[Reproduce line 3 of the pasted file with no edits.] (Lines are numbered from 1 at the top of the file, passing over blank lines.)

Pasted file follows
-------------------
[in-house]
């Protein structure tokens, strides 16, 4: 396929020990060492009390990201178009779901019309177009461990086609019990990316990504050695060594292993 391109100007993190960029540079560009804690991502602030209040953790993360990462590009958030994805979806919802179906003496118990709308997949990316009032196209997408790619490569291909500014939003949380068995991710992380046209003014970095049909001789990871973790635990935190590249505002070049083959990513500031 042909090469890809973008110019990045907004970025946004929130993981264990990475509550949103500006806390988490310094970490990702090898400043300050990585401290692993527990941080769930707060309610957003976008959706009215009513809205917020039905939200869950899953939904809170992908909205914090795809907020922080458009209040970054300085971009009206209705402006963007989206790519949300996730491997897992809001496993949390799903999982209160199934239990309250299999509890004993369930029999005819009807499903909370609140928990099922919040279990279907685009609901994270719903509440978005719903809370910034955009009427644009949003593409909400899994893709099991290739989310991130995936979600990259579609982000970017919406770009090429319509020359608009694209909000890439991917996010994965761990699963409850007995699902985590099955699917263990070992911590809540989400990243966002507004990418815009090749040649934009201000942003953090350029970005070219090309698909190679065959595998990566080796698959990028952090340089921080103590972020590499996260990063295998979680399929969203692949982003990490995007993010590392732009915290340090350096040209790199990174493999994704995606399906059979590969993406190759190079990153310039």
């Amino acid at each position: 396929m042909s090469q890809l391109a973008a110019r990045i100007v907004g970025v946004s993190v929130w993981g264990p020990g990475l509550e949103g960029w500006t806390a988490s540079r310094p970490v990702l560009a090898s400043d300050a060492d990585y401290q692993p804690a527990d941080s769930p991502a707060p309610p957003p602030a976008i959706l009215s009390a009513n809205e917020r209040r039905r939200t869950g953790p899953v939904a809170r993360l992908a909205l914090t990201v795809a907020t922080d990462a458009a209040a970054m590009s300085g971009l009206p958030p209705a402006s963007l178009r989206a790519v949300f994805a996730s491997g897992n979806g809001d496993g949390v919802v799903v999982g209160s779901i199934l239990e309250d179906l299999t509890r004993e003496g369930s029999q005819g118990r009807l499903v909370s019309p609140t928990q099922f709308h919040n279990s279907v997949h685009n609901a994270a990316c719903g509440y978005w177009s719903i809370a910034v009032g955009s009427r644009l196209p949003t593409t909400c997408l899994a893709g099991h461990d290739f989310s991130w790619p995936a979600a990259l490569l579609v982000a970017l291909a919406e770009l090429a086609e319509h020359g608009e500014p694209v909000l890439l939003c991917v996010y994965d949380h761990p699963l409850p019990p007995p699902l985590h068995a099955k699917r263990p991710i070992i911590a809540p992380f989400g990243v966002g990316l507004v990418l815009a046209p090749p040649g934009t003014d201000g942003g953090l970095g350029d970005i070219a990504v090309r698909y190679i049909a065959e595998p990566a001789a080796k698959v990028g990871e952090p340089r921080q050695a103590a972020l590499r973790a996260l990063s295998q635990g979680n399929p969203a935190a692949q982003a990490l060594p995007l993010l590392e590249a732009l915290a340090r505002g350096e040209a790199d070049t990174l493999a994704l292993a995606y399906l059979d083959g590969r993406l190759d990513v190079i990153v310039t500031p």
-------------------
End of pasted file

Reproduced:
């Amino acid at each position: 396929m042909s090469q890809l391109a973008a110019r990045i100007v907004g970025v946004s993190v929130w993981g264990p020990g990475l509550e949103g960029w500006t806390a988490s540079r310094p970490v990702l560009a090898s400043d300050a060492d990585y401290q692993p804690a527990d941080s769930p991502a707060p309610p957003p602030a976008i959706l009215s009390a009513n809205e917020r209040r039905r939200t869950g953790p899953v939904a809170r993360l992908a909205l914090t990201v795809a907020t922080d990462a458009a209040a970054m590009s300085g971009l009206p958030p209705a402006s963007l178009r989206a790519v949300f994805a996730s491997g897992n979806g809001d496993g949390v919802v799903v999982g209160s779901i199934l239990e309250d179906l299999t509890r004993e003496g369930s029999q005819g118990r009807l499903v909370s019309p609140t928990q099922f709308h919040n279990s279907v997949h685009n609901a994270a990316c719903g509440y978005w177009s719903i809370a910034v009032g955009s009427r644009l196209p949003t593409t909400c997408l899994a893709g099991h461990d290739f989310s991130w790619p995936a979600a990259l490569l579609v982000a970017l291909a919406e770009l090429a086609e319509h020359g608009e500014p694209v909000l890439l939003c991917v996010y994965d949380h761990p699963l409850p019990p007995p699902l985590h068995a099955k699917r263990p991710i070992i911590a809540p992380f989400g990243v966002g990316l507004v990418l815009a046209p090749p040649g934009t003014d201000g942003g953090l970095g350029d970005i070219a990504v090309r698909y190679i049909a065959e595998p990566a001789a080796k698959v990028g990871e952090p340089r921080q050695a103590a972020l590499r973790a996260l990063s295998q635990g979680n399929p969203a935190a692949q982003a990490l060594p995007l993010l590392e590249a732009l915290a340090r505002g350096e040209a790199d070049t990174l493999a994704l292993a995606y399906l059979d083959g590969r993406l190759d990513v190079i990153v310039t500031p």